If you've designed a car that will be used to enjoy the marine environment, the last thing you want to do is start messing up that environment. That's one of the reasons the sQuba is a zero-emission vehicle. While it requires five separate motors, all of them are electric. This submarine doesn't directly release any pollution at all.
There's a practical reason for using electric motors as well. Combustion engines are notoriously difficult to operate underwater. An exhaust pipe or tube long enough to stick out of the water would be necessary, and that would severely limit the sQuba's submarine mobility.
Why five motors? One powers the rear wheels when the sQuba is on land. It puts out 54 kilowatts, about 72 horsepower -- enough for a top speed approaching 75 mph. Another motor drives each of the propellers when the sQuba is in the water, pushing the car to a surface speed of about 3 mph (less than 4 knots). Underwater, it only moves about half that fast [source: CNN]. The last two motors are Seabob jet drives which power the steering jets at the sQuba's front. These jets steer the sQuba by directing jets of water through swiveling louvers.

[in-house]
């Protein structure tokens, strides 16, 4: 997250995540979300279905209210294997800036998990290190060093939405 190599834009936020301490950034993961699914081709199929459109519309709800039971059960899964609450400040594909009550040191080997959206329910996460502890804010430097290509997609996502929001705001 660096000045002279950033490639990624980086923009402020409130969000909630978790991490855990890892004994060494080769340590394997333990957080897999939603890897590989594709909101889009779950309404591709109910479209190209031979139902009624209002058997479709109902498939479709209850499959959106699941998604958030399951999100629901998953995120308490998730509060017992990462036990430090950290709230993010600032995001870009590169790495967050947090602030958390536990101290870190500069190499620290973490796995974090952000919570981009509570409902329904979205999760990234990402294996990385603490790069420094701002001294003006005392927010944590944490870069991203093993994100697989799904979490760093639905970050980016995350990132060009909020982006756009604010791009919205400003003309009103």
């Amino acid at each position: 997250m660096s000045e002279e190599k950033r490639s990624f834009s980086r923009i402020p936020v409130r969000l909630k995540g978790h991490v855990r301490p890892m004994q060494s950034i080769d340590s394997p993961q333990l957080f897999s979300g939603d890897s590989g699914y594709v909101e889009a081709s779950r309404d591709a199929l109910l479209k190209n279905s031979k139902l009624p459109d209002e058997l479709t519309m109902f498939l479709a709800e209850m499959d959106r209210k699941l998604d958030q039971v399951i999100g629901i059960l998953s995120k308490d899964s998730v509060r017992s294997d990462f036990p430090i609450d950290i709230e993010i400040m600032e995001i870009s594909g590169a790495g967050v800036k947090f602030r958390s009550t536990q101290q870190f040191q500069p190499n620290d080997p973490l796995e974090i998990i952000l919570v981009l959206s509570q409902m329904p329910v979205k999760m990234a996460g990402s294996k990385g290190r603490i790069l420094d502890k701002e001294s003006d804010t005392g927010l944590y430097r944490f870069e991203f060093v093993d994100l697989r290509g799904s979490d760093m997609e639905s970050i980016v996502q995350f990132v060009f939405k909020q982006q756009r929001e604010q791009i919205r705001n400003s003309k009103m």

The green aspect doesn't stop at the power plants, however. The sQuba's lights are LEDs, which use less power than conventional lights. And taking the sQuba underwater won't leave a trail of polluting oil behind. The car uses Motorex-developed lubricants, which biodegrade rapidly in water.
Next, we'll find out how a car goes from road to water to underwater.